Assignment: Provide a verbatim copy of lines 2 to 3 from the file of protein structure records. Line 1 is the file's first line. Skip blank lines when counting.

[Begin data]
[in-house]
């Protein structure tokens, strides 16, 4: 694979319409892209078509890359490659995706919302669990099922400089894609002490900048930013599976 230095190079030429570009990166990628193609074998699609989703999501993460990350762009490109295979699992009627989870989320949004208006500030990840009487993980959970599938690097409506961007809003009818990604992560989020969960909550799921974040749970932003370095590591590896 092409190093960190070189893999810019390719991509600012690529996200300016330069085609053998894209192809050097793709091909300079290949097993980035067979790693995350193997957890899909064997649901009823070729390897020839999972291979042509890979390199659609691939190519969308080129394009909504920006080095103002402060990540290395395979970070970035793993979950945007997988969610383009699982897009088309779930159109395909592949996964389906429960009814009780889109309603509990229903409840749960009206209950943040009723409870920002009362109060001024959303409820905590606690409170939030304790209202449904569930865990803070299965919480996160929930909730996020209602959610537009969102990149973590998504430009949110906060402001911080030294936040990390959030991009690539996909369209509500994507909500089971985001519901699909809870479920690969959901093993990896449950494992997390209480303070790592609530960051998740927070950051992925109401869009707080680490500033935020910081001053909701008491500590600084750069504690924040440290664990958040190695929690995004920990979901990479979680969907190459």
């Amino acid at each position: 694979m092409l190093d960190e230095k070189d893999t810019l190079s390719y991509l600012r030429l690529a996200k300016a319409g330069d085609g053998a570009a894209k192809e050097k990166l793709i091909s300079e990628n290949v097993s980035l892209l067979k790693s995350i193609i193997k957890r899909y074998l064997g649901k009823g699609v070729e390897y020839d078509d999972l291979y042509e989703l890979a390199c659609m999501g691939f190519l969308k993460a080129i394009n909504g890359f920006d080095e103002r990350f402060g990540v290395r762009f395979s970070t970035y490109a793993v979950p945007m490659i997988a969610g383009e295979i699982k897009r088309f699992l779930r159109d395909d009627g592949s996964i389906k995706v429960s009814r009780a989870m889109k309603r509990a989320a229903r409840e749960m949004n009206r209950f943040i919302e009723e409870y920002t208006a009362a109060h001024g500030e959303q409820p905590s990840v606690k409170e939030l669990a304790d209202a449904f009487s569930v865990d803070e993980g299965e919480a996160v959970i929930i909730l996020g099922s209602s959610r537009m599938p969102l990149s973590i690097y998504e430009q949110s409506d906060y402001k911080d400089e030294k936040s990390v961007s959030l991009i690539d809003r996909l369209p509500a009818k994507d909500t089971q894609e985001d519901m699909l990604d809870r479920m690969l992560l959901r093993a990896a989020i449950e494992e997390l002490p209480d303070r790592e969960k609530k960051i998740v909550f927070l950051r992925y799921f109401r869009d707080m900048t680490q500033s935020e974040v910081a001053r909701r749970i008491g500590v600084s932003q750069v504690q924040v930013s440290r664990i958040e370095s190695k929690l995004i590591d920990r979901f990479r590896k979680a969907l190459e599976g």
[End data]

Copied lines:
């Protein structure tokens, strides 16, 4: 694979319409892209078509890359490659995706919302669990099922400089894609002490900048930013599976 230095190079030429570009990166990628193609074998699609989703999501993460990350762009490109295979699992009627989870989320949004208006500030990840009487993980959970599938690097409506961007809003009818990604992560989020969960909550799921974040749970932003370095590591590896 092409190093960190070189893999810019390719991509600012690529996200300016330069085609053998894209192809050097793709091909300079290949097993980035067979790693995350193997957890899909064997649901009823070729390897020839999972291979042509890979390199659609691939190519969308080129394009909504920006080095103002402060990540290395395979970070970035793993979950945007997988969610383009699982897009088309779930159109395909592949996964389906429960009814009780889109309603509990229903409840749960009206209950943040009723409870920002009362109060001024959303409820905590606690409170939030304790209202449904569930865990803070299965919480996160929930909730996020209602959610537009969102990149973590998504430009949110906060402001911080030294936040990390959030991009690539996909369209509500994507909500089971985001519901699909809870479920690969959901093993990896449950494992997390209480303070790592609530960051998740927070950051992925109401869009707080680490500033935020910081001053909701008491500590600084750069504690924040440290664990958040190695929690995004920990979901990479979680969907190459």
């Amino acid at each position: 694979m092409l190093d960190e230095k070189d893999t810019l190079s390719y991509l600012r030429l690529a996200k300016a319409g330069d085609g053998a570009a894209k192809e050097k990166l793709i091909s300079e990628n290949v097993s980035l892209l067979k790693s995350i193609i193997k957890r899909y074998l064997g649901k009823g699609v070729e390897y020839d078509d999972l291979y042509e989703l890979a390199c659609m999501g691939f190519l969308k993460a080129i394009n909504g890359f920006d080095e103002r990350f402060g990540v290395r762009f395979s970070t970035y490109a793993v979950p945007m490659i997988a969610g383009e295979i699982k897009r088309f699992l779930r159109d395909d009627g592949s996964i389906k995706v429960s009814r009780a989870m889109k309603r509990a989320a229903r409840e749960m949004n009206r209950f943040i919302e009723e409870y920002t208006a009362a109060h001024g500030e959303q409820p905590s990840v606690k409170e939030l669990a304790d209202a449904f009487s569930v865990d803070e993980g299965e919480a996160v959970i929930i909730l996020g099922s209602s959610r537009m599938p969102l990149s973590i690097y998504e430009q949110s409506d906060y402001k911080d400089e030294k936040s990390v961007s959030l991009i690539d809003r996909l369209p509500a009818k994507d909500t089971q894609e985001d519901m699909l990604d809870r479920m690969l992560l959901r093993a990896a989020i449950e494992e997390l002490p209480d303070r790592e969960k609530k960051i998740v909550f927070l950051r992925y799921f109401r869009d707080m900048t680490q500033s935020e974040v910081a001053r909701r749970i008491g500590v600084s932003q750069v504690q924040v930013s440290r664990i958040e370095s190695k929690l995004i590591d920990r979901f990479r590896k979680a969907l190459e599976g």